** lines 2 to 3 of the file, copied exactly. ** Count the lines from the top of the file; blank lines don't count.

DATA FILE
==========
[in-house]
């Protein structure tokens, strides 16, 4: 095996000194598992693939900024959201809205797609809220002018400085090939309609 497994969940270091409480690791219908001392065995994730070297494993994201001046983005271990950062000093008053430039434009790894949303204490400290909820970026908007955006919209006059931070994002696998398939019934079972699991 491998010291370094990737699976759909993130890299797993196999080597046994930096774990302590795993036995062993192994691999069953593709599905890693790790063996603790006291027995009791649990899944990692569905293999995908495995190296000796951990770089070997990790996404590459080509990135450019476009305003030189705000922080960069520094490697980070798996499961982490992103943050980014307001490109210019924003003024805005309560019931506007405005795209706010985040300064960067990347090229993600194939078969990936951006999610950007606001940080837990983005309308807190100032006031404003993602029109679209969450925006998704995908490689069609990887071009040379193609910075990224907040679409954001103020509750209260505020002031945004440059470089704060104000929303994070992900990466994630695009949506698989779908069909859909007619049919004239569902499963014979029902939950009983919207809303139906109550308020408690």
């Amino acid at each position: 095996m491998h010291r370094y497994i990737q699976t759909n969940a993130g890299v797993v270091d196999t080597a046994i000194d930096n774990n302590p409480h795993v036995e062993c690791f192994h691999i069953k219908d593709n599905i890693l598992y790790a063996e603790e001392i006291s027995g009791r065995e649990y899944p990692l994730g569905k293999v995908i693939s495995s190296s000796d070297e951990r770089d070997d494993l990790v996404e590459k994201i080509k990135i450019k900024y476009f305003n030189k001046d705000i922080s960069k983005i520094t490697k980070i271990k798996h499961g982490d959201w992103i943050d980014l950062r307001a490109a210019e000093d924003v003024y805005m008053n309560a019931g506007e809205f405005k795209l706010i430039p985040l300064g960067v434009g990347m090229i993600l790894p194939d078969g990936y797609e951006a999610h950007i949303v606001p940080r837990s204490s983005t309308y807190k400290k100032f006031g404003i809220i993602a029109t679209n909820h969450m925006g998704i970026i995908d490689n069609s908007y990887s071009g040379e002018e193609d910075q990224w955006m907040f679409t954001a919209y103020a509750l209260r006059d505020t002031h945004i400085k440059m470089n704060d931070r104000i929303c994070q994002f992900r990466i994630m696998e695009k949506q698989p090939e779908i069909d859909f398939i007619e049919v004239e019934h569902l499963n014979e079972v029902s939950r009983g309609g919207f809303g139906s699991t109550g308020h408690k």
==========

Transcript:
């Protein structure tokens, strides 16, 4: 095996000194598992693939900024959201809205797609809220002018400085090939309609 497994969940270091409480690791219908001392065995994730070297494993994201001046983005271990950062000093008053430039434009790894949303204490400290909820970026908007955006919209006059931070994002696998398939019934079972699991 491998010291370094990737699976759909993130890299797993196999080597046994930096774990302590795993036995062993192994691999069953593709599905890693790790063996603790006291027995009791649990899944990692569905293999995908495995190296000796951990770089070997990790996404590459080509990135450019476009305003030189705000922080960069520094490697980070798996499961982490992103943050980014307001490109210019924003003024805005309560019931506007405005795209706010985040300064960067990347090229993600194939078969990936951006999610950007606001940080837990983005309308807190100032006031404003993602029109679209969450925006998704995908490689069609990887071009040379193609910075990224907040679409954001103020509750209260505020002031945004440059470089704060104000929303994070992900990466994630695009949506698989779908069909859909007619049919004239569902499963014979029902939950009983919207809303139906109550308020408690």
């Amino acid at each position: 095996m491998h010291r370094y497994i990737q699976t759909n969940a993130g890299v797993v270091d196999t080597a046994i000194d930096n774990n302590p409480h795993v036995e062993c690791f192994h691999i069953k219908d593709n599905i890693l598992y790790a063996e603790e001392i006291s027995g009791r065995e649990y899944p990692l994730g569905k293999v995908i693939s495995s190296s000796d070297e951990r770089d070997d494993l990790v996404e590459k994201i080509k990135i450019k900024y476009f305003n030189k001046d705000i922080s960069k983005i520094t490697k980070i271990k798996h499961g982490d959201w992103i943050d980014l950062r307001a490109a210019e000093d924003v003024y805005m008053n309560a019931g506007e809205f405005k795209l706010i430039p985040l300064g960067v434009g990347m090229i993600l790894p194939d078969g990936y797609e951006a999610h950007i949303v606001p940080r837990s204490s983005t309308y807190k400290k100032f006031g404003i809220i993602a029109t679209n909820h969450m925006g998704i970026i995908d490689n069609s908007y990887s071009g040379e002018e193609d910075q990224w955006m907040f679409t954001a919209y103020a509750l209260r006059d505020t002031h945004i400085k440059m470089n704060d931070r104000i929303c994070q994002f992900r990466i994630m696998e695009k949506q698989p090939e779908i069909d859909f398939i007619e049919v004239e019934h569902l499963n014979e079972v029902s939950r009983g309609g919207f809303g139906s699991t109550g308020h408690k």